Egypt protesters clash with police


Plain clothes policemen arrest a man outside the journalists' syndicate in downtown Cairo (AP)

Anti-government activists have defied an official ban on protests to clash with police in Egypt for a second day.

But strengthened forces on the streets quickly moved in and used tear gas and beatings to disperse them.

Security officials said a total of 860 protesters have been rounded up nationwide since Tuesday, when tens of thousands of people turned out for the largest protests in years – inspired by the uprising in Tunisia.

They demanded president Hosni Mubarak’s removal and a solution to grinding poverty, rising prices and high unemployment.

More than 2,000 demonstrators were marching on a Nile-side road when dozens of riot police with helmets and shields charged the crowd. It was a scene repeated throughout the day wherever demonstrators tried to gather.

They were the latest in outbursts of political discontent in Egypt that have been growing more frequent and more intense over the past year. Protests have erupted sporadically over police brutality, poverty and food prices, government corruption and mismanagement, and more recently sectarian strife between Christians and Muslims. Parliamentary elections in November were widely decried as fraudulent.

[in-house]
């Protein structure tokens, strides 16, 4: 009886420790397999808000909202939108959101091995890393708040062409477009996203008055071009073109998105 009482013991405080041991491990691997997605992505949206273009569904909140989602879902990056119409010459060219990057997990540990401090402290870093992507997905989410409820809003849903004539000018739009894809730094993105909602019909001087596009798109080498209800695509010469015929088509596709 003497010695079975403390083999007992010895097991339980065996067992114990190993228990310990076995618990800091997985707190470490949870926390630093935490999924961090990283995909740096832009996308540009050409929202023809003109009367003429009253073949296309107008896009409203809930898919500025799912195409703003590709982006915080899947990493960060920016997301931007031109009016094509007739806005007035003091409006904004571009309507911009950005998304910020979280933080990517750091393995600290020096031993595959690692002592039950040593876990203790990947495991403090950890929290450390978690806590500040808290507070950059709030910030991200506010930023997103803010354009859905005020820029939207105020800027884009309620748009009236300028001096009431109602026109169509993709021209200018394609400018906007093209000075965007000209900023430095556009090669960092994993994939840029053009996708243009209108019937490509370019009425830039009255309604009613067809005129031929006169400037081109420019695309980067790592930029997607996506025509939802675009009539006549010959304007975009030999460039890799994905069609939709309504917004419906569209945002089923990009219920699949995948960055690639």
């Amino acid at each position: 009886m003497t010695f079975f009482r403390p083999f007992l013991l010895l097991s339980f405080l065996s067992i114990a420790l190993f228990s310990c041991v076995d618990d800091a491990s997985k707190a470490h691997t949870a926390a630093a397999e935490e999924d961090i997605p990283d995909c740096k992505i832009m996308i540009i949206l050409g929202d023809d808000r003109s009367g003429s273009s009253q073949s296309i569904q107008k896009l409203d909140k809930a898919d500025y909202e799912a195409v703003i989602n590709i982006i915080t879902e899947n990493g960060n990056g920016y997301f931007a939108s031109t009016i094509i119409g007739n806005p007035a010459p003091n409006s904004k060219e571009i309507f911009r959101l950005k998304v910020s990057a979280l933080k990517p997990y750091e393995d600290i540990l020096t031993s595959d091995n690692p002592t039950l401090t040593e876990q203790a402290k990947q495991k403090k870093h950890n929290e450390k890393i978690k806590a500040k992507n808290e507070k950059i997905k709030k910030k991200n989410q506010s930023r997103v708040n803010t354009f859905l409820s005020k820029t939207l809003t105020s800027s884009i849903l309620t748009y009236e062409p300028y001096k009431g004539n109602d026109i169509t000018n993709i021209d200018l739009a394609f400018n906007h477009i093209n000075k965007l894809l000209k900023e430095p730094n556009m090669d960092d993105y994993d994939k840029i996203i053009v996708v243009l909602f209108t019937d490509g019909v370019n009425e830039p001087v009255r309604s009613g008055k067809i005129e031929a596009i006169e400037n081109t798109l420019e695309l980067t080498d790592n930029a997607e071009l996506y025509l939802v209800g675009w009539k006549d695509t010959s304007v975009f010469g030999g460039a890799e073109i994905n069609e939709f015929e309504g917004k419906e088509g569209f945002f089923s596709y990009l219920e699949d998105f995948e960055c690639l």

Many in Egypt see these events as signs of the authoritarian president’s vulnerability in an election year. There is speculation that 82-year-old Mr Mubarak, who has been in power for nearly 30 years and recently experienced serious health problems, may be setting his son Gamal up for hereditary succession.

But there is considerable public opposition and, according to leaked US diplomatic memos, it does not meet with the approval of the powerful military. And the regime’s tight hold on power has made it virtually impossible for any serious alternative to Mr Mubarak to emerge.

The crackdown by authorities brought harsh words from European leaders, who expressed concern and said the events underline the need for democratisation and respect for human and civil rights.

Activists used social networking sites to call for fresh demonstrations but Facebook, a key tool used to organise protests, appeared to be at least partially blocked. On Tuesday, Twitter and mobile phones appeared to be sporadically blocked as well.

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